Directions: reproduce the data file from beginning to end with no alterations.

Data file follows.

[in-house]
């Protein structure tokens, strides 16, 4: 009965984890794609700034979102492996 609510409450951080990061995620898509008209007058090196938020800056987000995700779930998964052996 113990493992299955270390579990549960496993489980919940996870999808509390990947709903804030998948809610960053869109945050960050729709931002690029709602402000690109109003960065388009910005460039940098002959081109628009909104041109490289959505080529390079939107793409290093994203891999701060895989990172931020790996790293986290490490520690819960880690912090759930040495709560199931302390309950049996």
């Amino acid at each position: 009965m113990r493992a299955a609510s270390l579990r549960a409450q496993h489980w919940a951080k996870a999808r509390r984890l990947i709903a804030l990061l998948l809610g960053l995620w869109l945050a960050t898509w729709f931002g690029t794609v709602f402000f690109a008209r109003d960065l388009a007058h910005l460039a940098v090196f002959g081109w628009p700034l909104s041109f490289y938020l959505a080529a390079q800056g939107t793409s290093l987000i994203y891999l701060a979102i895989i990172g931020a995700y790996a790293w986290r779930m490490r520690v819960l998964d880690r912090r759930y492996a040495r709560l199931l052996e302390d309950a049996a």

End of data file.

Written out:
[in-house]
């Protein structure tokens, strides 16, 4: 009965984890794609700034979102492996 609510409450951080990061995620898509008209007058090196938020800056987000995700779930998964052996 113990493992299955270390579990549960496993489980919940996870999808509390990947709903804030998948809610960053869109945050960050729709931002690029709602402000690109109003960065388009910005460039940098002959081109628009909104041109490289959505080529390079939107793409290093994203891999701060895989990172931020790996790293986290490490520690819960880690912090759930040495709560199931302390309950049996």
């Amino acid at each position: 009965m113990r493992a299955a609510s270390l579990r549960a409450q496993h489980w919940a951080k996870a999808r509390r984890l990947i709903a804030l990061l998948l809610g960053l995620w869109l945050a960050t898509w729709f931002g690029t794609v709602f402000f690109a008209r109003d960065l388009a007058h910005l460039a940098v090196f002959g081109w628009p700034l909104s041109f490289y938020l959505a080529a390079q800056g939107t793409s290093l987000i994203y891999l701060a979102i895989i990172g931020a995700y790996a790293w986290r779930m490490r520690v819960l998964d880690r912090r759930y492996a040495r709560l199931l052996e302390d309950a049996a």